A member of my team recently asked me this question:
“Should I be trying to get loads of small wins done as quickly as possible or be taking time to carefully get larger pieces of work right?”
In a small team working at pace, we’re looking to get a lot done in a week. But we also have high standards that we can’t afford to compromise on. What kind of productivity are we looking for as leaders? Especially in a time of increasing autonomy and flexibility for the workforce… Are we looking for high volume of work done or high quality of work done?
Quality or quantity is not a new question to ask. But it is exactly the question to be asking.
The answer of course is a paradoxical yes. Constantly asking ourselves whether we are working both efficiently and effectively can help us reach our productive best. Take this article for example, do I need to get it published or polished? Yes.
The Raffinato and the Rapido
In our in-house design studio has to ask this question all the time. We even learn the Italian words ‘raffinato’ and ‘rapido’ to colloquially communicate with Italian creatives whether a piece of work was to be ‘refined’ or ‘rapid’. Sometimes we don’t have time to pore over a task. Other times that deep, often creative attention is essential. This is a ‘raffinato’ job? Great. You need it ‘rapido’? No problem.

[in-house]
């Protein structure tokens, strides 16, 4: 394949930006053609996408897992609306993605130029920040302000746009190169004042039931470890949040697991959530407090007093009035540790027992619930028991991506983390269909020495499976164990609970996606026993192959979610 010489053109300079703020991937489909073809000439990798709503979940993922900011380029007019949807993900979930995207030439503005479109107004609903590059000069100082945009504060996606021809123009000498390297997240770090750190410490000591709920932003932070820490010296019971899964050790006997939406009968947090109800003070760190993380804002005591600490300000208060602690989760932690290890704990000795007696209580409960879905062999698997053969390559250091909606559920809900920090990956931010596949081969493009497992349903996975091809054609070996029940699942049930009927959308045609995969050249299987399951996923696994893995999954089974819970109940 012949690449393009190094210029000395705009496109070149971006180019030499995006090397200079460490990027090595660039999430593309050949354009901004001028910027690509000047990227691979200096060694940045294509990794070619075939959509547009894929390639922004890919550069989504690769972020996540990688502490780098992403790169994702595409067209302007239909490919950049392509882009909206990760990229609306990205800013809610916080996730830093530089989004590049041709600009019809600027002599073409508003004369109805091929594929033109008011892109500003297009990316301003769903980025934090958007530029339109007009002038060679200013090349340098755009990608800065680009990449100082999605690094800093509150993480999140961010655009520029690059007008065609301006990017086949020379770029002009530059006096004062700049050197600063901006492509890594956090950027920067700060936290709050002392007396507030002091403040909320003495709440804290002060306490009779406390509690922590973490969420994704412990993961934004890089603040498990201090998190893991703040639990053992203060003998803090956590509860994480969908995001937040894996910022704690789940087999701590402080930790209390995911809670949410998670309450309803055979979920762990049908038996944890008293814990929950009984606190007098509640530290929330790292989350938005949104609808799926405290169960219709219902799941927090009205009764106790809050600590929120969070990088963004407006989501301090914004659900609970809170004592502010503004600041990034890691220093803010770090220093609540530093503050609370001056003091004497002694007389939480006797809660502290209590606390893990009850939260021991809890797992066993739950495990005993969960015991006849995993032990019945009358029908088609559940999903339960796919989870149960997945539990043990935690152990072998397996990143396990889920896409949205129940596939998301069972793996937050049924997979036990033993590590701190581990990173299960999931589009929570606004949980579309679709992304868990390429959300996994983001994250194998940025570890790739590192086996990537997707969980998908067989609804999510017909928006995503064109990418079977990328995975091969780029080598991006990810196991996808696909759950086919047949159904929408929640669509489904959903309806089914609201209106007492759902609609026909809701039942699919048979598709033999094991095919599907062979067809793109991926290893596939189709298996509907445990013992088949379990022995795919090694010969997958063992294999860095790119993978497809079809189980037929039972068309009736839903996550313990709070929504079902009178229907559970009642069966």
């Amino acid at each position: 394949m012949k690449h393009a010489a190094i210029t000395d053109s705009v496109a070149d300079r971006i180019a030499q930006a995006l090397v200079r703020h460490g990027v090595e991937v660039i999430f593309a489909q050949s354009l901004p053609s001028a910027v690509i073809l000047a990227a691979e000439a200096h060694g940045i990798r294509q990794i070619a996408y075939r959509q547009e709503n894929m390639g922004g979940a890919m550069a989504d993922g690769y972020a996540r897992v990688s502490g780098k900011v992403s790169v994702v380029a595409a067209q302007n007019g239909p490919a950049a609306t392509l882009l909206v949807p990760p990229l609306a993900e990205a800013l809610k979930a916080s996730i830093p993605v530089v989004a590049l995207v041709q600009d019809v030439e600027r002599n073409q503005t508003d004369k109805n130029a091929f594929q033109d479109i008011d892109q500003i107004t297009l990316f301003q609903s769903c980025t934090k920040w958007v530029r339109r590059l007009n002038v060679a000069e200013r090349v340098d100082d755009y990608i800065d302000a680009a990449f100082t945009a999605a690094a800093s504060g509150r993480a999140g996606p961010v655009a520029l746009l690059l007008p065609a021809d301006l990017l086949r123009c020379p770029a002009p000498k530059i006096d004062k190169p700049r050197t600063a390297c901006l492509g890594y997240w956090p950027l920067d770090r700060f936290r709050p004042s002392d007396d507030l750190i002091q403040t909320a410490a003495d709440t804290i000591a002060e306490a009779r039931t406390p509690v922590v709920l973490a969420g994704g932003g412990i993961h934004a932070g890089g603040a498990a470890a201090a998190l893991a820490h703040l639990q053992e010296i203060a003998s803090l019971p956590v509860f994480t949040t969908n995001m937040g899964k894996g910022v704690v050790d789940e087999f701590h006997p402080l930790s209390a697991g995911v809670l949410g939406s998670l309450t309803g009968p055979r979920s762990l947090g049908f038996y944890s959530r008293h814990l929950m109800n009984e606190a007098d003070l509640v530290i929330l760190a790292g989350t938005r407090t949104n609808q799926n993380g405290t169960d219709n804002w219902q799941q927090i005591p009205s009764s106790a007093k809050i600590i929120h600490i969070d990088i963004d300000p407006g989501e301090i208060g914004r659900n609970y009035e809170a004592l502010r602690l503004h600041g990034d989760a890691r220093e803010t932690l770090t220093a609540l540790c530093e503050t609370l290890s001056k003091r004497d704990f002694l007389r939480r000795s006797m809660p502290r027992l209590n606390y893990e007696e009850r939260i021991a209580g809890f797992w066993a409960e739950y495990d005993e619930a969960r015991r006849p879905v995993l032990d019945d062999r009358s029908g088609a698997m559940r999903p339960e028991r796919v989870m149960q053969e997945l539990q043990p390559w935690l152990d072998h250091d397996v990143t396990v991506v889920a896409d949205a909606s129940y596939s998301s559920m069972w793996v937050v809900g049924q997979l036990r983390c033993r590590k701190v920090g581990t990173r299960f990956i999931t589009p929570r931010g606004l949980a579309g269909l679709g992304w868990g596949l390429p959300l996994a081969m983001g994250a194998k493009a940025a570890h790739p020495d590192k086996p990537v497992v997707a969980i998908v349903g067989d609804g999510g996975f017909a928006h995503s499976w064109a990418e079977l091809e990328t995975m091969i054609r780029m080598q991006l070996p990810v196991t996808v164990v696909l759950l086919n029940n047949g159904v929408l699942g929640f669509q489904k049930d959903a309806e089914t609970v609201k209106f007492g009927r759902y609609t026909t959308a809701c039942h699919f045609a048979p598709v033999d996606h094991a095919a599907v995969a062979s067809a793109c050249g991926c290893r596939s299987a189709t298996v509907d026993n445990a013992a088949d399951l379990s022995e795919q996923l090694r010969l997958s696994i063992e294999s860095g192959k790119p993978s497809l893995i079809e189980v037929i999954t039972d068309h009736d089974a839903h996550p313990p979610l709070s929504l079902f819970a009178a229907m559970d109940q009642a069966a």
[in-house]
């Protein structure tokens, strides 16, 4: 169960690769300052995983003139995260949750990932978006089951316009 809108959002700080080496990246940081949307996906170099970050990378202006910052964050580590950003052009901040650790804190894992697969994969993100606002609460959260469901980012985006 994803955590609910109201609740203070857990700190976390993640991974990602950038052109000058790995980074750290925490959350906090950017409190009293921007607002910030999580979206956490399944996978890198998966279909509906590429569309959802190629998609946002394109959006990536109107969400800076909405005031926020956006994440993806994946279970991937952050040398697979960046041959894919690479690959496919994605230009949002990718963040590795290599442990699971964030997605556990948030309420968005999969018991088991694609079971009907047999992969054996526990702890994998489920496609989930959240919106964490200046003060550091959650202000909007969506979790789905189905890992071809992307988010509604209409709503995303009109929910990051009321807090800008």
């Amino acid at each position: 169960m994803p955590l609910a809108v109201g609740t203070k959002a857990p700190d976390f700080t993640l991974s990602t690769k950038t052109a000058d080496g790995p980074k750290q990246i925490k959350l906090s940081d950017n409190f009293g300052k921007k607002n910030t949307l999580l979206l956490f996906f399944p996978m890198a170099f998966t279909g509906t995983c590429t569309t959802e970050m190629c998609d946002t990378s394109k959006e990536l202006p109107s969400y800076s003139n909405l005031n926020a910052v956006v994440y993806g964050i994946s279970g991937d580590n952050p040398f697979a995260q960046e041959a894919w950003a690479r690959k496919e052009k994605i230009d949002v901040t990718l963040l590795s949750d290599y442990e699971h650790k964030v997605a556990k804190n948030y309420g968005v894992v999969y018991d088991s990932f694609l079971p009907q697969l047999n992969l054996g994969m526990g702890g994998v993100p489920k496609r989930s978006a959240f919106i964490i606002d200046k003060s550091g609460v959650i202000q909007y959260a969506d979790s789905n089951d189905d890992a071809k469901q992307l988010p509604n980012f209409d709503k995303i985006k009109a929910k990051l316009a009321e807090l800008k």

As a self-confessed perfectionist, it’s been a lifelong learning process for me to view working at pace not as a compromise on quality, but a realisation that what isn’t done doesn’t register on the quality scale at all. We can and should still aim for excellence in our work, our decision-making and our actions. But as a designer by training, I know too well the feeling of getting 95% of something done in an hour and spending another hour on the 5%. Bypassing the endless finessing to get 100% done beats time wasted striving for the elusive status of 100% perfect. (When couldn’t we find fault even in our best work?)
It’s an interesting dynamic for leaders in small, rapidly growing teams and organisations. The work being done in the early stages of an organisation’s journey is pivotal to how the team grows and business evolves. Decisions need to be timely and relevant to propel the team into a sustainable business.